Friday, November 11, 2011

Corwin, Corman, Korman –- It’s All Good

I owe Norman Corwin an apology. I guess I’m too late to deliver it, since he died October 18 at the age of 101. Still, I feel a bit guilty. Let me explain.

Back when I was Roger Corman’s story editor at Concorde-New Horizons Pictures, it was not uncommon to see fan-mail lying around the office. Generally the letters (often badly spelled and punctuated) that our mailman delivered were from passionate young Corman enthusiasts, overflowing with affection for the King of the Bs. One letter was different, so different that it got scotch-taped to the wall above the copy machine. It was from a fan too, and yet it was addressed not to Roger Corman but to Norman Corwin. It turned out to be a serious note of appreciation thanking Corwin for his long and meaningful career in radio. Clearly, the sender had mailed his heart-felt missive to the wrong address.

The office flunky who posted it for all of us to read had scribbled an off-hand comment poking fun at this geezer who didn’t know the difference between Corman and Corwin (whoever the hell HE was). Personally, I knew who Corwin was, though his great days were well before my time, and I felt sorry for the fan whose letter had gone so far astray. Still, I made no effort to send his letter on to the right destination. (Hey, I was busy making 170 movies!) Now that Norman Corwin has left the building, the newspapers are filled with obits detailing how much he once meant to earlier generations of Americans. For capturing in his voice-plays the epic moments of the World War II era, he was called “the poet of the airwaves” and “the poet laureate of radio.” And he was obviously a great guy, to boot. One twenty-year colleague told NPR how Corwin finally came up with an answer for journalists who pestered him with questions about the wording of his epitaph. He said he’d like his head-stone to proclaim that he was shot in a duel (at age 126) by a jealous lover. Too bad he went 25 years early, felled by natural causes.

Meanwhile, Roger Corman lives and thrives. (At 85, he’s a mere youngster). But even he is not immune to name confusions. When I used to tell people I worked for Roger Corman, acquaintances would occasionally mention how hilarious he was. Yes, Roger made some dark-comedy classics, like Little Shop of Horrors and Bucket of Blood, and in conversation he could show a certain dry wit, but I had a strong hunch we were talking about two different people. Sure enough, they meant Harvey Korman, the clown-prince of the Carol Burnett Show. In 1987, by the way, Harvey Korman was cast as a space archaeologist (and his evil twin) in a Gremlins-type Concorde monster comedy called Munchies. He did his usual sterling job, but the casting also had a whiff of inevitability: a film combining the talents of Corman and Korman was one of those ideas whose time had finally come.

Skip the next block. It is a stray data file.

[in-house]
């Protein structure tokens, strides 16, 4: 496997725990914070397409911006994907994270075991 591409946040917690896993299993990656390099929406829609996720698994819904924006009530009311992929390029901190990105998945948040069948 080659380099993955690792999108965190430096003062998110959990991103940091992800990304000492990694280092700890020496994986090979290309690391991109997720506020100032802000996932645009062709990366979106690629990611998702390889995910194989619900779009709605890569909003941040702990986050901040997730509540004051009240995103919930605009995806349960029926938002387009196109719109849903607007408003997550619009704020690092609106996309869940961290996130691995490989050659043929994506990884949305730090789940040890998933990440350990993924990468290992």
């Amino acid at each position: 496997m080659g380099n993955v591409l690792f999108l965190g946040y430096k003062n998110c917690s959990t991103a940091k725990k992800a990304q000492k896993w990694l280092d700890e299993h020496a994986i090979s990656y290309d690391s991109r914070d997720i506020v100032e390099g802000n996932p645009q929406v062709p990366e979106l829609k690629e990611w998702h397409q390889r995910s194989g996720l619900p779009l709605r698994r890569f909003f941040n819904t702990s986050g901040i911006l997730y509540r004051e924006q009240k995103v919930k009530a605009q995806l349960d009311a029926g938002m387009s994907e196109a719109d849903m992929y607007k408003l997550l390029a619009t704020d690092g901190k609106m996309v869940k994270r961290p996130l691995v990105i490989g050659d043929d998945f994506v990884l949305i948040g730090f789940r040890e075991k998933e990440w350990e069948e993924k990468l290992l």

I had little to do with Munchies. But somebody at Concorde obviously liked the title. A few years later I worked on (and, along with the rest of my family, briefly appeared in) a good-natured family film called Munchie, about a less-scary supernatural critter who comes to live with a lonely young boy. But that, of course, is another story.


  1. Oh my god, I had totally forgotten about this awful movie! It has its fans, though. I do remember Korman being in it and that's about it aside from the puppet Gremlin thing. I was just thinking about GREMLINS yesterday, too. Loved Korman on BLAZING SADDLES and Carol Burnett Show. I wish you could buy those DVDs as part of a box set as opposed to the separate volumes you see late at night on TV!

    Please to tell the story alluded, teased and hinted at in your last sentence!

    Quite a personal post as always, and your typical high standards, Beverly.

  2. That's hilarious! Who wouldn't pay real money to see Roger Corman as straight man to Tim Conway just one time...or for that matter, Harvey Korman's The Masque of the Red Death?